As a birthday present to myself, I got tickets for this summer’s Wacken Open Air which, due to everything going on in the world right now, has of course been cancelled. Bit of a bummer, sure, but in the grand scheme of things, not a big deal, especially since I’ve been able to carry my tickets forward, and will be taking myself (and Ron, mustn’t forget!) next year, instead. As I write this, according to the website countdown, it’s only 432 days away. It’ll be here before we know it!
Anyway, with all the online forms to fill out and emails to send to rebook everything for next year, the festival’s been on my mind a lot lately. It’s a fairly big change – an extra year’s wait, a whole new festival theme, and of course what will be a large gathering in a post (we hope) pandemic world. But it’s not always about the big things. Sometimes it’s the little ones.
Like, for example, a few pieces of foam joined together to form a box.
Ron and I were a little green the first time we went to Wacken. It wasn’t the first festival for either of us, but it was the first time we wouldn’t be bringing our own stuff: no vehicle, and we were renting a tent and sleeping gear that would be already set up for us on the grounds when we arrived. Plus, I’d never camped in a tent before – well, okay, I did once, but I don’t speak of that – so I didn’t have the faintest idea what we might need.
While things went well overall for our first time, there was one thing we didn’t have the we really could have used. A cooler.
We did our best to improvise, but a cardboard box, a garbage bag, and a bag of ice can only go so far. I struggled, because the beer for sale at the campsite was never any colder than lukewarm, and not-cold beer makes me gag a little. I was never able to drink more than half of one before giving the rest to Ron. And while no, drinking wasn’t the be-all and end-all of things, it’s much more fun to get into the mosh pit with at least a bit of a buzz on.
So the second time we went to Wacken, we planned ahead. There’s a Bauhaus, a big box home improvement retailer, very near the place where we catch the festival shuttle in Hamburg.
Now, after having given what feels like about three lifetimes to that particular industry, I absolutely love going to Bauhaus. Not only do I find it interesting professionally, it’s a gorgeous store, way bigger and nicer and cleaner than any of the Canadian versions I’ve ever seen, let alone worked in.
Me being the “expert” and all, it was my job to locate the coolers, which I guessed would be somewhere in the seasonal department, at the opposite end of the building from the entrance. As we walked through the store, me trying hard not to slow us down too much while gawking about, Ron saw a staff member partway down an aisle and suggested we ask him to save time. It was a good idea, but it turned out the staff member spoke very little English and, since we speak not a lick of German, Ron began the tricky task of explaining what a cooler is without using the word cooler.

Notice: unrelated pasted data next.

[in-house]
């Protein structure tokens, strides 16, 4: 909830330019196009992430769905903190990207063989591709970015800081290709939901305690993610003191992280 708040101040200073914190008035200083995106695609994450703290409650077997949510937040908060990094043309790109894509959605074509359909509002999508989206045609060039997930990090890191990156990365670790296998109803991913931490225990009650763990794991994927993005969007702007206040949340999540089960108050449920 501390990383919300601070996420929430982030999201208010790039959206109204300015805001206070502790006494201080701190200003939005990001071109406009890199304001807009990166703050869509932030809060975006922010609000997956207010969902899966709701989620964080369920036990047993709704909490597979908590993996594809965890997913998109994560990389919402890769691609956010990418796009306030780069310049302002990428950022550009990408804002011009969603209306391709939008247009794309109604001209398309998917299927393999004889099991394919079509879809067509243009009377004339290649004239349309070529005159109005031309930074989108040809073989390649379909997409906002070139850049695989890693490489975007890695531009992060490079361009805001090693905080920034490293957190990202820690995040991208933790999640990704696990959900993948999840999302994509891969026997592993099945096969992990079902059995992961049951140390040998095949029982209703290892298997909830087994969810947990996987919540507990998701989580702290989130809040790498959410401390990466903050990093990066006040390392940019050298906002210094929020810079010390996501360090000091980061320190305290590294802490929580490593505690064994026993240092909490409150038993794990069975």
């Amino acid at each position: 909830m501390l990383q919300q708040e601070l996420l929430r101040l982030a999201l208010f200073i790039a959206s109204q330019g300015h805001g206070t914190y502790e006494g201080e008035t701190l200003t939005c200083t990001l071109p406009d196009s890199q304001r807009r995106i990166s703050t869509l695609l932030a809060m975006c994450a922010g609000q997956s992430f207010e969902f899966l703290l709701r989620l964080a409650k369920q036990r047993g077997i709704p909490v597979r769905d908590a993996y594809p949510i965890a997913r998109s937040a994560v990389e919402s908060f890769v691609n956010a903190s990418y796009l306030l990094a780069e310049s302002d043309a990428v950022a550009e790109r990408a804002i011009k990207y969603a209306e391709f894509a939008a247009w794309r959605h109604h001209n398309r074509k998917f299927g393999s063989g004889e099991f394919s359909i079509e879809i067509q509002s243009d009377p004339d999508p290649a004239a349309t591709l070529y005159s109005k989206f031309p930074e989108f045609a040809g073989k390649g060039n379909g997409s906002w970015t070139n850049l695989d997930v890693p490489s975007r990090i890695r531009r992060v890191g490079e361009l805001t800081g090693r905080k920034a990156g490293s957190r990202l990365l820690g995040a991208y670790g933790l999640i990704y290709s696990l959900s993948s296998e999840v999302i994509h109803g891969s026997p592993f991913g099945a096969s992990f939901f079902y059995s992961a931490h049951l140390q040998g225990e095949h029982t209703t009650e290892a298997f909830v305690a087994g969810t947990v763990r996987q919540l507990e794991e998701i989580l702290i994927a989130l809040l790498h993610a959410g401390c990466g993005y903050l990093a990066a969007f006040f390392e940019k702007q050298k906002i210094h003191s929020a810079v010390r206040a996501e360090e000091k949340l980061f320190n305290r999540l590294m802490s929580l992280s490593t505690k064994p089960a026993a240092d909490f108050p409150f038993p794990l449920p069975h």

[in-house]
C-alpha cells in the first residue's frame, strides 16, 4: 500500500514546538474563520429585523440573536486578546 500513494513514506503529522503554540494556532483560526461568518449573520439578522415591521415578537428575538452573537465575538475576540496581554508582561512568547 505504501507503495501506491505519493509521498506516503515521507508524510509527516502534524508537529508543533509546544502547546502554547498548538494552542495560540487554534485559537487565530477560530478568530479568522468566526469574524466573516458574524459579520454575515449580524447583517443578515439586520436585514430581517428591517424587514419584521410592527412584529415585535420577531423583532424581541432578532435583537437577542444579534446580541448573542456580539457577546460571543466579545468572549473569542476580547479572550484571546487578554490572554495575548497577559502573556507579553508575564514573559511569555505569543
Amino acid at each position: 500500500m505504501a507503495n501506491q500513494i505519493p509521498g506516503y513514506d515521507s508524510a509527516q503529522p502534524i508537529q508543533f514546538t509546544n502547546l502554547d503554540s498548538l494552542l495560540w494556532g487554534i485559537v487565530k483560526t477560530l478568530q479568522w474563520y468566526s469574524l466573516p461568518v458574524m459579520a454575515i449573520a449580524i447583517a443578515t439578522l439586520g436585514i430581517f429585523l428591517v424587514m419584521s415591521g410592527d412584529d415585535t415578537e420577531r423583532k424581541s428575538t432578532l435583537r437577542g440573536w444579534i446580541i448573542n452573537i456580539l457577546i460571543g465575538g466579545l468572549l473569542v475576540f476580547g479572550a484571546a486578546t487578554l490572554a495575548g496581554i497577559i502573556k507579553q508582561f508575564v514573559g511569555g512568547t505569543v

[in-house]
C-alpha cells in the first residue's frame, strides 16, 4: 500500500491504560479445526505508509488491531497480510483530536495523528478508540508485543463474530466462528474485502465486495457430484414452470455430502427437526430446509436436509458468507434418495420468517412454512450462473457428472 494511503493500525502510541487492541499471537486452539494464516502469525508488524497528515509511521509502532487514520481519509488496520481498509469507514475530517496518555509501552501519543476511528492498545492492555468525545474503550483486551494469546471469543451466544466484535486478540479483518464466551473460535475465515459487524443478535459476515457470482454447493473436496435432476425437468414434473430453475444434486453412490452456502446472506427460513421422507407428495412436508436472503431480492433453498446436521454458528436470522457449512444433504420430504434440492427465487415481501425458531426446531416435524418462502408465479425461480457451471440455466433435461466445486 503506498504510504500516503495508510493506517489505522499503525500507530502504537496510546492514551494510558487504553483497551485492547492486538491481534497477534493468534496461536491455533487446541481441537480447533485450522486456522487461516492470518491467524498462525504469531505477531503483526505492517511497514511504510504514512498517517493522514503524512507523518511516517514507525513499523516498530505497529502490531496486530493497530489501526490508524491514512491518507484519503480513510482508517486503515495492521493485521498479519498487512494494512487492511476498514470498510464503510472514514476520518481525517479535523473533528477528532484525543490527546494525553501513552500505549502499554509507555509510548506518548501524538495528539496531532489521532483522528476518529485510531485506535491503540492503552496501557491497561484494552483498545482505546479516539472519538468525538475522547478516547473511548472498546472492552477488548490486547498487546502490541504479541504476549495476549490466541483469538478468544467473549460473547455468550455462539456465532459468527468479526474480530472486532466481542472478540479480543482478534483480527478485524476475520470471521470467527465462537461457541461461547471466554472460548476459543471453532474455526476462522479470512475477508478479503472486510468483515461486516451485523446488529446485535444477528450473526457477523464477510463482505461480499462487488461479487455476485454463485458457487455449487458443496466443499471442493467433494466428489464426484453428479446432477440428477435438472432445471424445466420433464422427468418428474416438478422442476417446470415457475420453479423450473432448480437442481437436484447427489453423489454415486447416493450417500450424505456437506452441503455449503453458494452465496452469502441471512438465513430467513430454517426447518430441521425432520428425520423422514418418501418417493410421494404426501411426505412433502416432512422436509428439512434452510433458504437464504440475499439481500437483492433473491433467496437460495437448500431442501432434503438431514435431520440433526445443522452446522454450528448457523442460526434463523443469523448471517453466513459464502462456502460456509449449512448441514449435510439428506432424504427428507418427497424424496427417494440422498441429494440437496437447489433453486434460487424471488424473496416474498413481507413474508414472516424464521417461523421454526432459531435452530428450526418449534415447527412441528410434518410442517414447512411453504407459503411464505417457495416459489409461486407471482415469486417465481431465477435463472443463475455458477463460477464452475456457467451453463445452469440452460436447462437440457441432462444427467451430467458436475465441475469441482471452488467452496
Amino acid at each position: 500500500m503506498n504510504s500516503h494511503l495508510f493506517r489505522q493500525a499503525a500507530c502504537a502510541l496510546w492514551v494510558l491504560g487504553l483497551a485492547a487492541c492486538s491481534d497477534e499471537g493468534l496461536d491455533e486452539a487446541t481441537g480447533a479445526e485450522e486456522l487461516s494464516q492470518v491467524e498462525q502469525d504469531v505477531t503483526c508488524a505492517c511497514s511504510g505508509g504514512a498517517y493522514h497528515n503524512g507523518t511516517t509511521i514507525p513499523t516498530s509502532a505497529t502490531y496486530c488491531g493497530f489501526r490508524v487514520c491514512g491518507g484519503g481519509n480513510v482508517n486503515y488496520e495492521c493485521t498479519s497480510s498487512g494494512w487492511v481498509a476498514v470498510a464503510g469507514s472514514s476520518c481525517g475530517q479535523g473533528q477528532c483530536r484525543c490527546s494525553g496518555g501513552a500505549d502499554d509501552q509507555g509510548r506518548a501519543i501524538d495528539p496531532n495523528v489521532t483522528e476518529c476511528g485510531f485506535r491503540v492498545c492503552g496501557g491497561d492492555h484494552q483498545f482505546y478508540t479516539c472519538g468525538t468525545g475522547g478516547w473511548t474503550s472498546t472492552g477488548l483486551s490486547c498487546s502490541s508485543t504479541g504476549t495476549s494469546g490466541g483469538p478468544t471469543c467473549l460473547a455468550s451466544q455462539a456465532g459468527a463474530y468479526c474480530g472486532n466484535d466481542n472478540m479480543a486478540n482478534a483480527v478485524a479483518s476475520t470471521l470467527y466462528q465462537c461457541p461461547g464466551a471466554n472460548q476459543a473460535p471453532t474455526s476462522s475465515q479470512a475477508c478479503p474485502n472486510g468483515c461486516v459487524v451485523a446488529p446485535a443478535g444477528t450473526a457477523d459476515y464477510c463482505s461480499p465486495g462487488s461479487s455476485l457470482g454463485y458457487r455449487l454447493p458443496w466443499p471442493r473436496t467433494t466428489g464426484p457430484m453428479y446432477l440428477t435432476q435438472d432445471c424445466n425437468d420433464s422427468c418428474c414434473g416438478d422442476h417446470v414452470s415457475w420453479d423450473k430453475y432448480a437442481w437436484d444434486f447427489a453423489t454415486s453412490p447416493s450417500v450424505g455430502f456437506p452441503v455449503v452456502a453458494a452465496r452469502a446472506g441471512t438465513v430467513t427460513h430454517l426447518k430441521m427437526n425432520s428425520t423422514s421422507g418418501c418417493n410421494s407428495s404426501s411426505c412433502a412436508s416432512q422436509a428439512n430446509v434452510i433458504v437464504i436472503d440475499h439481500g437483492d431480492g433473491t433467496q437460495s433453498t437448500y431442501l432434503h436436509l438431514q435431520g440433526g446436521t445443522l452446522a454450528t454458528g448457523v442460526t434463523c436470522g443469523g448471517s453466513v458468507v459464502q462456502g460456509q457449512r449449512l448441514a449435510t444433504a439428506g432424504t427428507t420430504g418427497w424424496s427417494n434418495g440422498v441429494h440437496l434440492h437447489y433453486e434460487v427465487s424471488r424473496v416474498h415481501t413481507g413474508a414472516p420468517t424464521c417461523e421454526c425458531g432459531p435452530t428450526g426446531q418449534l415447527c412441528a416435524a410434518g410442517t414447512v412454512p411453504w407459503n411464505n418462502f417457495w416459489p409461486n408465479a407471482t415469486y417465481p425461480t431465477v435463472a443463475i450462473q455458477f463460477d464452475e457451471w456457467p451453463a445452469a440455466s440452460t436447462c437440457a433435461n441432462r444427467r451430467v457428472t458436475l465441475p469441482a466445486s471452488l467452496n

Knowing if I jumped into the fray it would just add to the confusion, I stood back and kept my mouth shut. Until another customer a bit further along the aisle asked me in perfect English if I wanted a cooler that plugged in. I told her no, we were just looking for something simple for a weekend of camping. She then spoke to the staff member in German, and translated his answer for us. The coolers were, indeed, in the seasonal department.
We thanked them both enthusiastically and continued on our way to the end of the building. When we got there, we walked the length of the main aisle, doing that side-to-side head-swivel thing one does in a store when not wanting to walk up and down every aisle to find what one is looking for. (That was Plan B.)
We were almost to the very end of the store, about to implement Plan B, when I heard a voice behind us calling, “Guys! Guys!” It occurred to me that, being in Germany and all, someone speaking English was probably talking to us, so I glanced back over my shoulder. There was our translating fellow customer, pointing down an aisle we’d walked past, saying “They’re down there!” And I realized she’d followed us to make sure we found our cooler.
For such a little thing, that cooler made a huge difference to our festival experience. Instead of paying festival prices for lukewarm beer at the campsite supply tents, we got a flat from the village grocery store – an experience all its own. Our cooler worked way better than a cardboard box and garbage bag, so a bag of ice lasted longer than an hour and our between-show beers were properly cold. As was our mix.
But our little cooler had more far-reaching effects than the festival. Because while I’m sure helping us out was a little thing to our fellow customer, it was a big kindness to us.